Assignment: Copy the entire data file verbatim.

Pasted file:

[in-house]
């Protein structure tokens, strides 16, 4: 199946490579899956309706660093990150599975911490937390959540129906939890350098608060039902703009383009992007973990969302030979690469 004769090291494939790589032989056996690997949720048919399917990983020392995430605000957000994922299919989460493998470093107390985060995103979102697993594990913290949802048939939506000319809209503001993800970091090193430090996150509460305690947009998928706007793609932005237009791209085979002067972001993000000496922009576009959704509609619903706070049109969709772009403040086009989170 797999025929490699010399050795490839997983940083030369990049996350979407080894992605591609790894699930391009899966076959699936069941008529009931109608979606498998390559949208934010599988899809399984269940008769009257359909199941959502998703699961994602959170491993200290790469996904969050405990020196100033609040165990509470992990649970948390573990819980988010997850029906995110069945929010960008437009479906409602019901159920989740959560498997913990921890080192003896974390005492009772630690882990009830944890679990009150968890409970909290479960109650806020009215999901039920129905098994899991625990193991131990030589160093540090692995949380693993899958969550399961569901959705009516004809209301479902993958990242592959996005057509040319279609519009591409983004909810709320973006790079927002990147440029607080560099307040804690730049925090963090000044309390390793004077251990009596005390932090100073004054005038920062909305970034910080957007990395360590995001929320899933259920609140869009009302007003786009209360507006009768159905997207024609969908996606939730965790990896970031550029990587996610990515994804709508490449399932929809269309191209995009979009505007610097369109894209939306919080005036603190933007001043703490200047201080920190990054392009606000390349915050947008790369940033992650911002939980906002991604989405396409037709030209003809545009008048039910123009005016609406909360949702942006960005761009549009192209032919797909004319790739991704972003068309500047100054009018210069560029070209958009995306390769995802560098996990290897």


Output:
[in-house]
């Protein structure tokens, strides 16, 4: 199946490579899956309706660093990150599975911490937390959540129906939890350098608060039902703009383009992007973990969302030979690469 004769090291494939790589032989056996690997949720048919399917990983020392995430605000957000994922299919989460493998470093107390985060995103979102697993594990913290949802048939939506000319809209503001993800970091090193430090996150509460305690947009998928706007793609932005237009791209085979002067972001993000000496922009576009959704509609619903706070049109969709772009403040086009989170 797999025929490699010399050795490839997983940083030369990049996350979407080894992605591609790894699930391009899966076959699936069941008529009931109608979606498998390559949208934010599988899809399984269940008769009257359909199941959502998703699961994602959170491993200290790469996904969050405990020196100033609040165990509470992990649970948390573990819980988010997850029906995110069945929010960008437009479906409602019901159920989740959560498997913990921890080192003896974390005492009772630690882990009830944890679990009150968890409970909290479960109650806020009215999901039920129905098994899991625990193991131990030589160093540090692995949380693993899958969550399961569901959705009516004809209301479902993958990242592959996005057509040319279609519009591409983004909810709320973006790079927002990147440029607080560099307040804690730049925090963090000044309390390793004077251990009596005390932090100073004054005038920062909305970034910080957007990395360590995001929320899933259920609140869009009302007003786009209360507006009768159905997207024609969908996606939730965790990896970031550029990587996610990515994804709508490449399932929809269309191209995009979009505007610097369109894209939306919080005036603190933007001043703490200047201080920190990054392009606000390349915050947008790369940033992650911002939980906002991604989405396409037709030209003809545009008048039910123009005016609406909360949702942006960005761009549009192209032919797909004319790739991704972003068309500047100054009018210069560029070209958009995306390769995802560098996990290897």